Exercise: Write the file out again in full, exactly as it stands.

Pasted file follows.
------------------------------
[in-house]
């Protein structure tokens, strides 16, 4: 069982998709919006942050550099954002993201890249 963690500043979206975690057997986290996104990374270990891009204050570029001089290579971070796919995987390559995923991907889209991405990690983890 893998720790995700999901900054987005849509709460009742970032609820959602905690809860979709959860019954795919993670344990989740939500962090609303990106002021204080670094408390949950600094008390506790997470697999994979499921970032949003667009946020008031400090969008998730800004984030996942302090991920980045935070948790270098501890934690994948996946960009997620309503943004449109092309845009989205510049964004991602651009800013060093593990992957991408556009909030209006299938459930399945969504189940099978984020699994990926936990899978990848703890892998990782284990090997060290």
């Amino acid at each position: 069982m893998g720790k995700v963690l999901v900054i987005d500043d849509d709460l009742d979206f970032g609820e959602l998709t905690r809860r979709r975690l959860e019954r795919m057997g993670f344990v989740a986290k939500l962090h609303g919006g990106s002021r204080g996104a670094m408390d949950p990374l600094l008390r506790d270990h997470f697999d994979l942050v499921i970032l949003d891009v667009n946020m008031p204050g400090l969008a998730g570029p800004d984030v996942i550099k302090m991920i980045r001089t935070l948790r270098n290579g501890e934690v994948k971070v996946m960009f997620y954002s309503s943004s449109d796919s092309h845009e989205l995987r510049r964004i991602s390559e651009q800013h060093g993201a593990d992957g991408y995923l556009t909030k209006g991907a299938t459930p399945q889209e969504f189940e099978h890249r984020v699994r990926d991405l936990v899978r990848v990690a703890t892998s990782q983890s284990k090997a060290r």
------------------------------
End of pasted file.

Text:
[in-house]
């Protein structure tokens, strides 16, 4: 069982998709919006942050550099954002993201890249 963690500043979206975690057997986290996104990374270990891009204050570029001089290579971070796919995987390559995923991907889209991405990690983890 893998720790995700999901900054987005849509709460009742970032609820959602905690809860979709959860019954795919993670344990989740939500962090609303990106002021204080670094408390949950600094008390506790997470697999994979499921970032949003667009946020008031400090969008998730800004984030996942302090991920980045935070948790270098501890934690994948996946960009997620309503943004449109092309845009989205510049964004991602651009800013060093593990992957991408556009909030209006299938459930399945969504189940099978984020699994990926936990899978990848703890892998990782284990090997060290």
């Amino acid at each position: 069982m893998g720790k995700v963690l999901v900054i987005d500043d849509d709460l009742d979206f970032g609820e959602l998709t905690r809860r979709r975690l959860e019954r795919m057997g993670f344990v989740a986290k939500l962090h609303g919006g990106s002021r204080g996104a670094m408390d949950p990374l600094l008390r506790d270990h997470f697999d994979l942050v499921i970032l949003d891009v667009n946020m008031p204050g400090l969008a998730g570029p800004d984030v996942i550099k302090m991920i980045r001089t935070l948790r270098n290579g501890e934690v994948k971070v996946m960009f997620y954002s309503s943004s449109d796919s092309h845009e989205l995987r510049r964004i991602s390559e651009q800013h060093g993201a593990d992957g991408y995923l556009t909030k209006g991907a299938t459930p399945q889209e969504f189940e099978h890249r984020v699994r990926d991405l936990v899978r990848v990690a703890t892998s990782q983890s284990k090997a060290r």